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Immune and biochemical pathways of preterm labor vary in response to specific bacteria associated with intraamniotic infection (IAI) and they also differ between races. We tested normal term fetal membranes exposed to 8 IAI pathogens associated with spontaneous preterm birth (PTB) for differential immune response and racial disparity.
Fetal membranes collected from African-American (n=5) and Caucasian (n=5) women were placed in an organ explant culture system and pre-incubated for 48 h. Cultures were then stimulated for 24 h with Ureaplasma urealyticum (UU), Ureaplasma parvum (UP), Mycoplasma hominis (MH), E. coli (EC), Group B Streptococci (GBS), Polyporhans gingivalis (PG), Gardnerella vaginalis (GV). Concentrations of IL-1beta, IL-2, IL-8, IL-10 and TNF-alpha in the medium were quantified and analyzed by mixed effects linear models.
All pathogens significantly increased IL-8 production with no effect on IL-2 production compared to unstimulated controls. EC and GV had the most proinflammatory activity (increased IL-1beta, and TNF-alpha) whereas the minimal immune responses (marginal increase in TNF-alpha) to genital mycoplasmas (UU, UP, and MH) were balanced by increased production of anti-inflammatory IL-10. The immune responses to GBS and the periodontal pathogen PG were limited to one cytokine each (IL-1beta and TNF-alpha, respectively). Only EC demonstrated racial disparity where African-Americans had twice the IL-1beta response as Caucasians (P=0.03). See table below for details.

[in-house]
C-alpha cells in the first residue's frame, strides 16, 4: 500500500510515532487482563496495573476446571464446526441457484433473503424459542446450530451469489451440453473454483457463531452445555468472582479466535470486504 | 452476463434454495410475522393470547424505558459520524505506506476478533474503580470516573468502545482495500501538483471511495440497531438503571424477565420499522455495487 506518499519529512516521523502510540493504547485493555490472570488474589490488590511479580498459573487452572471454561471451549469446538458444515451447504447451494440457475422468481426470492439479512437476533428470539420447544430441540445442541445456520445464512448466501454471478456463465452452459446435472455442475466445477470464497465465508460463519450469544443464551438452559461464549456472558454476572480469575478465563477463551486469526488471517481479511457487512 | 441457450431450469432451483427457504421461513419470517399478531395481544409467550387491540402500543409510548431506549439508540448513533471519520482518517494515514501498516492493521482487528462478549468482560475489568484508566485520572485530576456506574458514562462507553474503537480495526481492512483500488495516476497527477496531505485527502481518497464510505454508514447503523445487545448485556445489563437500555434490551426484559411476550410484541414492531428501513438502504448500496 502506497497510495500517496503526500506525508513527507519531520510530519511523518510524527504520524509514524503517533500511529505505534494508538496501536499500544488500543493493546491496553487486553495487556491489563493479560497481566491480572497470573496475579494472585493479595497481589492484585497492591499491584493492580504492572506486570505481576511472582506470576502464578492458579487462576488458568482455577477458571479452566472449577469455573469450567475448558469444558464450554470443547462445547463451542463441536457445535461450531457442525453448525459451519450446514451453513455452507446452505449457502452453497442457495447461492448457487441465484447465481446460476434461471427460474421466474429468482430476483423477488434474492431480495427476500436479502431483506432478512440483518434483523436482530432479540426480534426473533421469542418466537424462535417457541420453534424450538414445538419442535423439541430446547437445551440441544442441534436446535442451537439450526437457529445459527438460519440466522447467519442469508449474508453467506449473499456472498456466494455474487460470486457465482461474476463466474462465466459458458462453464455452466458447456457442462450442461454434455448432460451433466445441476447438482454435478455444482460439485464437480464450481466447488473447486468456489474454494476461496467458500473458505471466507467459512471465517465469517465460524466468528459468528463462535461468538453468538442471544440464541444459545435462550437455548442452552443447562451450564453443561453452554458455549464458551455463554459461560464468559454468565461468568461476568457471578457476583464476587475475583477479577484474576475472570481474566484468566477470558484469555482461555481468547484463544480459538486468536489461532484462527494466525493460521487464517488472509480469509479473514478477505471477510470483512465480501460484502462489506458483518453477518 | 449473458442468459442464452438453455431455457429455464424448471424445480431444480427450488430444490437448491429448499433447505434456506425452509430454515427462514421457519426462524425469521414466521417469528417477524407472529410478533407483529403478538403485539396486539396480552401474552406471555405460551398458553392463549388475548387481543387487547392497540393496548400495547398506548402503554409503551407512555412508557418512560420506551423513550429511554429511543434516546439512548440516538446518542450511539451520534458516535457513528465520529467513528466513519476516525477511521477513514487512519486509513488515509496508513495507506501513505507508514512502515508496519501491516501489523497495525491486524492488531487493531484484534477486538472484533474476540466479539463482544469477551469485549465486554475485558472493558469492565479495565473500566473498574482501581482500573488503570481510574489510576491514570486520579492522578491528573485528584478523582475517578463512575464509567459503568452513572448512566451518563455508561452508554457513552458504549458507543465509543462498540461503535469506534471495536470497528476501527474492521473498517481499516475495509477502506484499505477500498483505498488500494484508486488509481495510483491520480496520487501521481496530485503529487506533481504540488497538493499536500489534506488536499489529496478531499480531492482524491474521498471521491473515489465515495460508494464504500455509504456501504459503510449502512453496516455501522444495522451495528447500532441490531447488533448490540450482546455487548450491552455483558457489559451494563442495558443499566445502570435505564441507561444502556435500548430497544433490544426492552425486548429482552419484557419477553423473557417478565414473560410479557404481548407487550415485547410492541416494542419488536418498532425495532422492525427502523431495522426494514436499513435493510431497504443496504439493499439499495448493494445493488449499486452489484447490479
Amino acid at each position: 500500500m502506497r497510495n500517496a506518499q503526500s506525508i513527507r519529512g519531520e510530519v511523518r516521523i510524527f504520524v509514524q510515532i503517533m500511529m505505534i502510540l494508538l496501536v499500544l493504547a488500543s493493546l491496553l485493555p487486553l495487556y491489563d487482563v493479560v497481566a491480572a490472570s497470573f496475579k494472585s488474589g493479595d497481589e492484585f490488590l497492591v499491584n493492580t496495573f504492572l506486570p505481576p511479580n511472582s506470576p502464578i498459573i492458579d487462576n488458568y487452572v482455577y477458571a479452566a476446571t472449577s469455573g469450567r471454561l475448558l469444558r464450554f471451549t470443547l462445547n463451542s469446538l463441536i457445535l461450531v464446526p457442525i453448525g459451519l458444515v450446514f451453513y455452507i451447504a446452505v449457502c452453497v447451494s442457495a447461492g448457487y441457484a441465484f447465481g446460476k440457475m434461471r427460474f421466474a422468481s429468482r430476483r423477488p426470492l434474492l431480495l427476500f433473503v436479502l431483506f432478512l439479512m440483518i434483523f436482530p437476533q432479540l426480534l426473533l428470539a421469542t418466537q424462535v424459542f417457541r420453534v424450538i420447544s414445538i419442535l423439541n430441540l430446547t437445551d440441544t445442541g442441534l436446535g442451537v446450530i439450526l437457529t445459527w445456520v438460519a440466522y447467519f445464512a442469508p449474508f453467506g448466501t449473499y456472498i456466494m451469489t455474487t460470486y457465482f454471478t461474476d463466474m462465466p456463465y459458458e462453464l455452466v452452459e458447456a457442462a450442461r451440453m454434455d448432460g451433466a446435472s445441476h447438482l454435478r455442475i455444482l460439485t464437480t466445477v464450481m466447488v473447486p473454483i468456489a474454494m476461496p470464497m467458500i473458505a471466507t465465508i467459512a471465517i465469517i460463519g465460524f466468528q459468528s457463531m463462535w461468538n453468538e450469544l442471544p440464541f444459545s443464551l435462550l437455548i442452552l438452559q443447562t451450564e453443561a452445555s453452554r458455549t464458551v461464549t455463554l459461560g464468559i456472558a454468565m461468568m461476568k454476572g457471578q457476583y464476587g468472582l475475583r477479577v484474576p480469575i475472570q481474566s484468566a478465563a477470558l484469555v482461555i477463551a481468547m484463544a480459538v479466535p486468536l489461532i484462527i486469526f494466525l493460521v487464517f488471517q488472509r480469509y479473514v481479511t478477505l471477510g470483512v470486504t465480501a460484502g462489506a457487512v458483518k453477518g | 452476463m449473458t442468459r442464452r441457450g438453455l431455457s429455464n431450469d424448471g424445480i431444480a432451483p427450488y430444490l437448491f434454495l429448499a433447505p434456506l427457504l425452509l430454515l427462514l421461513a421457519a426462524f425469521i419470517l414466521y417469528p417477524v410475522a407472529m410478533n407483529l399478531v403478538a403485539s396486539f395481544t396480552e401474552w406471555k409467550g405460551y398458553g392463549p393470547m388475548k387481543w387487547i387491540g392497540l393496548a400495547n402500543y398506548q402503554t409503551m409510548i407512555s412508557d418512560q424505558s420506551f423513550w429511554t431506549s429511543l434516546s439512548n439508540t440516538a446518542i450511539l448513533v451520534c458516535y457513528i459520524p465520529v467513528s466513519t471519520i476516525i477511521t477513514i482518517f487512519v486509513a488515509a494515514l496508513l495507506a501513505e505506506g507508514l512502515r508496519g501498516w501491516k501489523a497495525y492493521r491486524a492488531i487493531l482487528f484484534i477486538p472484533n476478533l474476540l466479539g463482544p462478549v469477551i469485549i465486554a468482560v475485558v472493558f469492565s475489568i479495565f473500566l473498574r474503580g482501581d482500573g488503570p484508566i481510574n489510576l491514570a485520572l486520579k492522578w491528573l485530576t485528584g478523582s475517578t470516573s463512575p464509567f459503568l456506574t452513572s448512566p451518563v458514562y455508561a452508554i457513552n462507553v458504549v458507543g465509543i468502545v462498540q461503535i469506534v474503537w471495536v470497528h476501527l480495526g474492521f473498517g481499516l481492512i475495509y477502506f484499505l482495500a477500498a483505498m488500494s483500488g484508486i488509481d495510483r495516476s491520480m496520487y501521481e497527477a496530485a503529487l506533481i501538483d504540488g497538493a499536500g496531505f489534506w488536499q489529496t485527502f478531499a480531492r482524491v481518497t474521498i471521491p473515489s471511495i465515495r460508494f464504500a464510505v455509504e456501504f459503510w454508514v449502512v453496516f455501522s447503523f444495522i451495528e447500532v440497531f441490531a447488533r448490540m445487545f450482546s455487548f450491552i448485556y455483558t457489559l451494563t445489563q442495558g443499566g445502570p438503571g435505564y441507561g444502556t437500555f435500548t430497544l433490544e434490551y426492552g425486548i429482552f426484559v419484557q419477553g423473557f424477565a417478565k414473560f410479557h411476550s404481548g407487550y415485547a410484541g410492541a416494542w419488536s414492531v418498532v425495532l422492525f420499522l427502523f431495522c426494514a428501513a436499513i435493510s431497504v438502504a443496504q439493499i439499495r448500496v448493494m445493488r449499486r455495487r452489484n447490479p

Pathogens associated with PTB have different cytokine signatures. Pathogens with LPS provoked maximum immune response. Promotion of IL-10 production and limited proinflammatory responses by genital mycoplasmas reflect their adaptation to the unique maternal-fetal environment. Infectious agents such as E. coli may play a role in the racial disparity in infection-mediated PTB. This study reiterates that pathways of IAI associated PTB are not universal. PTB interventions should take into account type of pathogen exposure and subjects race/ethnicity.